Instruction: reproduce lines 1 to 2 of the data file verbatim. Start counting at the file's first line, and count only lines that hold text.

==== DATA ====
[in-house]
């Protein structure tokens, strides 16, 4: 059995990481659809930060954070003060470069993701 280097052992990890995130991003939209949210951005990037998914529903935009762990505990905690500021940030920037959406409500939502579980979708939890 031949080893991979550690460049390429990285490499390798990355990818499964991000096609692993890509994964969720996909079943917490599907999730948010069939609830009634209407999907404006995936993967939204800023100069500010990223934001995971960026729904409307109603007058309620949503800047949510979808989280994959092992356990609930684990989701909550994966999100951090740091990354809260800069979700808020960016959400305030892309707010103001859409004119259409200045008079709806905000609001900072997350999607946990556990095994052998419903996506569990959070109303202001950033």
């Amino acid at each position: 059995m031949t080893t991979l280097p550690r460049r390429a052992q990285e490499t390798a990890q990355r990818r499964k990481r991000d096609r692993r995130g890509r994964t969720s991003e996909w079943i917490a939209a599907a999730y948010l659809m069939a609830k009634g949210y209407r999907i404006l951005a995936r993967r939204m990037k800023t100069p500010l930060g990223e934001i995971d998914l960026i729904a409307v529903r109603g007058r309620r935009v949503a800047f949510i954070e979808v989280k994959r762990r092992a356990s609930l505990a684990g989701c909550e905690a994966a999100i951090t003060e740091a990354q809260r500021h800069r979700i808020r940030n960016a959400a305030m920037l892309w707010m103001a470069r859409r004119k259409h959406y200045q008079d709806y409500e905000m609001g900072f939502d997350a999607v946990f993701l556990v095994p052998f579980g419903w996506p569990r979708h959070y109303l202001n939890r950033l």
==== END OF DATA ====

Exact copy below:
[in-house]
């Protein structure tokens, strides 16, 4: 059995990481659809930060954070003060470069993701 280097052992990890995130991003939209949210951005990037998914529903935009762990505990905690500021940030920037959406409500939502579980979708939890 031949080893991979550690460049390429990285490499390798990355990818499964991000096609692993890509994964969720996909079943917490599907999730948010069939609830009634209407999907404006995936993967939204800023100069500010990223934001995971960026729904409307109603007058309620949503800047949510979808989280994959092992356990609930684990989701909550994966999100951090740091990354809260800069979700808020960016959400305030892309707010103001859409004119259409200045008079709806905000609001900072997350999607946990556990095994052998419903996506569990959070109303202001950033």